Thousands of young immigrants lined up in cities like Chicago and Houston today hoping to take advantage of a new rule and avoid deportation. Today was the first day to apply for the Deferred Action for Childhood Arrivals Program -- which allows people who arrived in the u-s before age 16 to avoid deportation for at least two years. The Mexican consulate in Las Vegas tells us they've seen twice as many people today and expect the number to keep growing. As News 3's Sergio Avila shows us for many of these young migrants, the United States is their home.
By Julia Bagg
MIAMI -- Starting today, young, undocumented immigrants are able to apply for temporary legal status under the "Deferred Action for Childhood Arrivals" plan announced by President Barack Obama in June.
In a major policy announcement, Obama said he would halt the deportation of undocumented youth and allow those younger than 31 that arrived in the country before they were 16 to apply for a two-year work permit.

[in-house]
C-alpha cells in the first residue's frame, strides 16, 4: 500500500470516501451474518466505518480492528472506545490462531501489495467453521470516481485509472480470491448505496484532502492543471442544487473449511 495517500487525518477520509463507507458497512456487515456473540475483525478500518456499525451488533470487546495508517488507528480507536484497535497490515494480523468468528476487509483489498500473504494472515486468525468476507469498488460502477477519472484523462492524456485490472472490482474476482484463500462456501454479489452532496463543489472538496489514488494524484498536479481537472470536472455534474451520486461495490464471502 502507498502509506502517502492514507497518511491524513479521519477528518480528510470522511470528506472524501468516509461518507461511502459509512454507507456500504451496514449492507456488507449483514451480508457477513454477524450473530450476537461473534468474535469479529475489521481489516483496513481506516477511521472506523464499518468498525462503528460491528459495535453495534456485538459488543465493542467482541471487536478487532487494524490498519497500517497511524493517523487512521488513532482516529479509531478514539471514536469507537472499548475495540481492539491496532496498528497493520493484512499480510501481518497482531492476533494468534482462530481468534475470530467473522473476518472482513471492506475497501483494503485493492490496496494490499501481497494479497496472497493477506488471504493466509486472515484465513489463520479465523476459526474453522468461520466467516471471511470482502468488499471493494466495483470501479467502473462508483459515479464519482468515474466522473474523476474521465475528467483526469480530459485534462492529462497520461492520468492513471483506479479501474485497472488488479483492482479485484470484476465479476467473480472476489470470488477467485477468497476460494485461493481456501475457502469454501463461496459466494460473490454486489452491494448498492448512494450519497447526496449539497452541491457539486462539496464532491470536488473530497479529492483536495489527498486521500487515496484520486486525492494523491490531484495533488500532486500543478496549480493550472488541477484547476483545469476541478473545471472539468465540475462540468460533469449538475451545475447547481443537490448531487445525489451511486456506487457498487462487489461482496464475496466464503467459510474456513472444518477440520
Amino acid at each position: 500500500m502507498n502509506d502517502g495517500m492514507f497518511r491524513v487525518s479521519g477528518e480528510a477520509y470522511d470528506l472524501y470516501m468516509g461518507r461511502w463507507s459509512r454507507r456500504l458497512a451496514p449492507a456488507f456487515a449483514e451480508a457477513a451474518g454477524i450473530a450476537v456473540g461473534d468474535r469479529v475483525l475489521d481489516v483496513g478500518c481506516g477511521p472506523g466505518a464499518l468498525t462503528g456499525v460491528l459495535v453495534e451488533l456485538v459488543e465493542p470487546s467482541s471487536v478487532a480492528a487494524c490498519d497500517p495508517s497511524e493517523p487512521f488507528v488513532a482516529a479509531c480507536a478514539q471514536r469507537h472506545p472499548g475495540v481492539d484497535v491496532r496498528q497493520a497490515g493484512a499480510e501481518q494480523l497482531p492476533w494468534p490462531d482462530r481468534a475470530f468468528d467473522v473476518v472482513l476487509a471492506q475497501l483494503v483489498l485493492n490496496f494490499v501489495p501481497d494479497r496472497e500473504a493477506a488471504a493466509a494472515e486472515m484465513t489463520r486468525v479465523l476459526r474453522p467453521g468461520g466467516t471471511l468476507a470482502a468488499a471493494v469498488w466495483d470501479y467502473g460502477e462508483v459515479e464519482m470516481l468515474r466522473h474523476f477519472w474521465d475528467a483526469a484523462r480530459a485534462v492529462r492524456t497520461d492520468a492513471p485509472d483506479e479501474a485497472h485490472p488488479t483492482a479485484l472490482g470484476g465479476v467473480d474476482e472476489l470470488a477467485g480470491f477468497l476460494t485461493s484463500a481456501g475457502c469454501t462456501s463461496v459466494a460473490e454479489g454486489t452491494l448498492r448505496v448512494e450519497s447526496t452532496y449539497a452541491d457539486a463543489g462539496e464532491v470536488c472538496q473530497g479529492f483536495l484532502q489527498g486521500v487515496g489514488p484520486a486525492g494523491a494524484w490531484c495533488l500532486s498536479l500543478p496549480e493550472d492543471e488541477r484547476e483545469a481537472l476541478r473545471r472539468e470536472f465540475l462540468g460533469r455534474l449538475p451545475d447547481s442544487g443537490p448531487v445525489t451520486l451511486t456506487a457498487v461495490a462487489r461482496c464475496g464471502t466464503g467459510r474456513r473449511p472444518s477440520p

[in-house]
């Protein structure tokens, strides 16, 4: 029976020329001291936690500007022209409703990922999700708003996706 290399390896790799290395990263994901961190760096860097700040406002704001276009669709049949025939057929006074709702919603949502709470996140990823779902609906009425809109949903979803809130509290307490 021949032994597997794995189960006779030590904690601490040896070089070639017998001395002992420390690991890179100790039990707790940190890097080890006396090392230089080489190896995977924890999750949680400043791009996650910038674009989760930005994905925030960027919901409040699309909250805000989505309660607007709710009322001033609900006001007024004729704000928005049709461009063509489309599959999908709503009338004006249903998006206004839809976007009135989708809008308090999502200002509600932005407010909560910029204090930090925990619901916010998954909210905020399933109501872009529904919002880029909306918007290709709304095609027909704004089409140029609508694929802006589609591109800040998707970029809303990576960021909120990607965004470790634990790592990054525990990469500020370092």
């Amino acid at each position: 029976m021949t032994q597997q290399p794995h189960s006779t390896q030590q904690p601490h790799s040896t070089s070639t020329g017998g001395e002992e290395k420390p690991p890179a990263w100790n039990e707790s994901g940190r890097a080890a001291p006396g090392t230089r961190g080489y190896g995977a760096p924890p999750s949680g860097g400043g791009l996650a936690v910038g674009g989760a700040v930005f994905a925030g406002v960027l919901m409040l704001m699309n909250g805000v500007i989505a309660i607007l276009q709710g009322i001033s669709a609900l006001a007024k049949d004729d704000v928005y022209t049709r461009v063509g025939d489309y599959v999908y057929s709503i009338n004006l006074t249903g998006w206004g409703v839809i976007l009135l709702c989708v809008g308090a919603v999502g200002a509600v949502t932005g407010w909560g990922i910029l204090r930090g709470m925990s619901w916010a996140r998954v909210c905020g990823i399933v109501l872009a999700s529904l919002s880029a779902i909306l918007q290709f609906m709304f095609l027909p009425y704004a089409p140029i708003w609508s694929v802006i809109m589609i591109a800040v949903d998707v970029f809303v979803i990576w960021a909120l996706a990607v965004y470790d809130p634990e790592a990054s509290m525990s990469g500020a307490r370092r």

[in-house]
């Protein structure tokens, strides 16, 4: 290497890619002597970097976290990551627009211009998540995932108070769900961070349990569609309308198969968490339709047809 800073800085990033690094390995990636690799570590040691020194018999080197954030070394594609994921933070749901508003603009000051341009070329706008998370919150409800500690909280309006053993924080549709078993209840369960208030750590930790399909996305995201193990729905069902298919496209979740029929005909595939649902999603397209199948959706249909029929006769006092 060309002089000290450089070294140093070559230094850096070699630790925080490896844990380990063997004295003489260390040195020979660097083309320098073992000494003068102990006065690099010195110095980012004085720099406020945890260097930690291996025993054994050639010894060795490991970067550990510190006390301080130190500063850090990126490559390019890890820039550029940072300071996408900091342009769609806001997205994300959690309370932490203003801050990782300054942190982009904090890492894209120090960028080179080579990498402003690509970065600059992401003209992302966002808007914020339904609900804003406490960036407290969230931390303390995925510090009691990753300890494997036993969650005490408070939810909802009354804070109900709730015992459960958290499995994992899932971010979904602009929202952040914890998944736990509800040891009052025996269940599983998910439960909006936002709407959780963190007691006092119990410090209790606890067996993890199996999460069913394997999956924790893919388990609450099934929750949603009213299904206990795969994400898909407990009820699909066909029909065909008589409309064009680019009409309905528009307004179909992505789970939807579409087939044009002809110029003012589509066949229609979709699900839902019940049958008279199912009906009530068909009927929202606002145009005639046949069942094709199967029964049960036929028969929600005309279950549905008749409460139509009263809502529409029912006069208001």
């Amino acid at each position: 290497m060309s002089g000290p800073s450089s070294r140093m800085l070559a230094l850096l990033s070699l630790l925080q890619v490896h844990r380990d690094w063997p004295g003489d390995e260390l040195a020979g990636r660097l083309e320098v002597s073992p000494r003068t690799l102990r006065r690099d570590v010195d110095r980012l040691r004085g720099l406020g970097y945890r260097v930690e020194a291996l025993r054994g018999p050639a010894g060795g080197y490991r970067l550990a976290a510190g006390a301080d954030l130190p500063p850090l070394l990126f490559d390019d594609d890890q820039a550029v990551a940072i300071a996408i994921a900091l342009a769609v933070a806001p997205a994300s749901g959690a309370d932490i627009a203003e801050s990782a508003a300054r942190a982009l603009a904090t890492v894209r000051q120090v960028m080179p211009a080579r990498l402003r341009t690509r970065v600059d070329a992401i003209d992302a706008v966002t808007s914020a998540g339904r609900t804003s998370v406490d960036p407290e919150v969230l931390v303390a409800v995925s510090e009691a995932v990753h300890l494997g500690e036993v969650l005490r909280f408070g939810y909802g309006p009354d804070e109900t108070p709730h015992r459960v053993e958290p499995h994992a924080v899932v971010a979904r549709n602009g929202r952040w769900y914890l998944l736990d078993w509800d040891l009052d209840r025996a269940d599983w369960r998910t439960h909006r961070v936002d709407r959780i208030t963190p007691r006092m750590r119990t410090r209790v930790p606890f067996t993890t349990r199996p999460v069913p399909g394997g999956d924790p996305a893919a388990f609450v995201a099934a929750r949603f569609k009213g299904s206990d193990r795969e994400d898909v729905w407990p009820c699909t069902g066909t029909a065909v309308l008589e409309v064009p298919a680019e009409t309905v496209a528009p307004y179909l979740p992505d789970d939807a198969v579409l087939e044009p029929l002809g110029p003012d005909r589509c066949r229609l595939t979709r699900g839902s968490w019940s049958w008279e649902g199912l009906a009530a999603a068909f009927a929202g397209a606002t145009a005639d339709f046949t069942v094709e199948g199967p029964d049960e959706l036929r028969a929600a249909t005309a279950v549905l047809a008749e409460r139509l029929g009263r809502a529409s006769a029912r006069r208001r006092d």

To be eligible, the youth must be in the country for at least five consecutive years; have no criminal history; graduated from high school, have a GED or served in the military.
Cheryl Little, executive director at Americans for Immigrant Justice, recommended having an attorney look over the application before it's submitted.
"It's important to get the application right the first time," Little said in a release. "Mistakes or misunderstandings could lead to denial of deferred action and losing the $465 fee or worse - deportation."